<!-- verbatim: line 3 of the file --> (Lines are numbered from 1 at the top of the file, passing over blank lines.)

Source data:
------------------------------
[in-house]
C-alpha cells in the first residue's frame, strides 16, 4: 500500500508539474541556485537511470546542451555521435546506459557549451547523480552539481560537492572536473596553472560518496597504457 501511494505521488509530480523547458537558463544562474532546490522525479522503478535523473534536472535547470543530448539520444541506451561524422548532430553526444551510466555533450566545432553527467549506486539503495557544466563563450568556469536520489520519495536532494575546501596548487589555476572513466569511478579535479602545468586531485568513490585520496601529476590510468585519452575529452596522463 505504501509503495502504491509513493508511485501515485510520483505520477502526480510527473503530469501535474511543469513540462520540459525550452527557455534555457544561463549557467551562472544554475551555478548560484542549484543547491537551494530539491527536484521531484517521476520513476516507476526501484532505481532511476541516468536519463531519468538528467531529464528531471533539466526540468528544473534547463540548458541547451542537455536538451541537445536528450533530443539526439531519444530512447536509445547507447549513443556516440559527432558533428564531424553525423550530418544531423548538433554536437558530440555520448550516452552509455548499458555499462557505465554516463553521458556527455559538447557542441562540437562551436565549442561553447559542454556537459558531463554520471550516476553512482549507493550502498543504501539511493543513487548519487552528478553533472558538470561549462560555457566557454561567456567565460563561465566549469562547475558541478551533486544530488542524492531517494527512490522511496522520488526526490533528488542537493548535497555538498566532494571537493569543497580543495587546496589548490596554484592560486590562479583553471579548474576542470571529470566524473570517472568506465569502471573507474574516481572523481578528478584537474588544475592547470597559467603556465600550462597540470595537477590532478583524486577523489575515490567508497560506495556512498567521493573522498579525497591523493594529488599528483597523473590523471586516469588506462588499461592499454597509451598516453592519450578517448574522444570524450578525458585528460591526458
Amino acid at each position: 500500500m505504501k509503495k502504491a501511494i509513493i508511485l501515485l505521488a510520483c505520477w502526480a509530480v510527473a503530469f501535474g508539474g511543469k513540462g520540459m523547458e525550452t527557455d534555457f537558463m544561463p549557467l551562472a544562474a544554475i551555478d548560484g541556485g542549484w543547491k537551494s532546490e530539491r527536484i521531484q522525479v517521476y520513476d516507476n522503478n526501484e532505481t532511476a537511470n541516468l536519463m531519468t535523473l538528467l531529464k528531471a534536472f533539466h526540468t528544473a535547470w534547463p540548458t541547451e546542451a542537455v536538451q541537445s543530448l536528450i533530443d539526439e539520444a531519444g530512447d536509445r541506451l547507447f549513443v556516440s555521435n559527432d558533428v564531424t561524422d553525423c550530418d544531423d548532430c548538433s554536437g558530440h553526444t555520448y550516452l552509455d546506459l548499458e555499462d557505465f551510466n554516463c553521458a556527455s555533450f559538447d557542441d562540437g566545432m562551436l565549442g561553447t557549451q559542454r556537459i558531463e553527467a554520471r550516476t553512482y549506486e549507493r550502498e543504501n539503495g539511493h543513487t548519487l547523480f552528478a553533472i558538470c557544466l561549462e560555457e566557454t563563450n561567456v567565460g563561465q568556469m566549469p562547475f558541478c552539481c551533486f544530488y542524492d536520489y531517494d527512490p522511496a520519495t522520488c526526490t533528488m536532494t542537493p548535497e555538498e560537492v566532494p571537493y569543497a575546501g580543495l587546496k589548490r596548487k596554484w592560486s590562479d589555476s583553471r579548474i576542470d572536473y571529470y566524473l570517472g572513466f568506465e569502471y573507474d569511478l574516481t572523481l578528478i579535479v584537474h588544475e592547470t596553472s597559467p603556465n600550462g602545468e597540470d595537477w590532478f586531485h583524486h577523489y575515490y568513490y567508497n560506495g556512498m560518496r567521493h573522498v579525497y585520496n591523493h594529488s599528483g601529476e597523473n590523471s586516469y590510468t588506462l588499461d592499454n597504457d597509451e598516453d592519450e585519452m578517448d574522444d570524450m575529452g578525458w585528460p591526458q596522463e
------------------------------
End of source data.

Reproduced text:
Amino acid at each position: 500500500m505504501k509503495k502504491a501511494i509513493i508511485l501515485l505521488a510520483c505520477w502526480a509530480v510527473a503530469f501535474g508539474g511543469k513540462g520540459m523547458e525550452t527557455d534555457f537558463m544561463p549557467l551562472a544562474a544554475i551555478d548560484g541556485g542549484w543547491k537551494s532546490e530539491r527536484i521531484q522525479v517521476y520513476d516507476n522503478n526501484e532505481t532511476a537511470n541516468l536519463m531519468t535523473l538528467l531529464k528531471a534536472f533539466h526540468t528544473a535547470w534547463p540548458t541547451e546542451a542537455v536538451q541537445s543530448l536528450i533530443d539526439e539520444a531519444g530512447d536509445r541506451l547507447f549513443v556516440s555521435n559527432d558533428v564531424t561524422d553525423c550530418d544531423d548532430c548538433s554536437g558530440h553526444t555520448y550516452l552509455d546506459l548499458e555499462d557505465f551510466n554516463c553521458a556527455s555533450f559538447d557542441d562540437g566545432m562551436l565549442g561553447t557549451q559542454r556537459i558531463e553527467a554520471r550516476t553512482y549506486e549507493r550502498e543504501n539503495g539511493h543513487t548519487l547523480f552528478a553533472i558538470c557544466l561549462e560555457e566557454t563563450n561567456v567565460g563561465q568556469m566549469p562547475f558541478c552539481c551533486f544530488y542524492d536520489y531517494d527512490p522511496a520519495t522520488c526526490t533528488m536532494t542537493p548535497e555538498e560537492v566532494p571537493y569543497a575546501g580543495l587546496k589548490r596548487k596554484w592560486s590562479d589555476s583553471r579548474i576542470d572536473y571529470y566524473l570517472g572513466f568506465e569502471y573507474d569511478l574516481t572523481l578528478i579535479v584537474h588544475e592547470t596553472s597559467p603556465n600550462g602545468e597540470d595537477w590532478f586531485h583524486h577523489y575515490y568513490y567508497n560506495g556512498m560518496r567521493h573522498v579525497y585520496n591523493h594529488s599528483g601529476e597523473n590523471s586516469y590510468t588506462l588499461d592499454n597504457d597509451e598516453d592519450e585519452m578517448d574522444d570524450m575529452g578525458w585528460p591526458q596522463e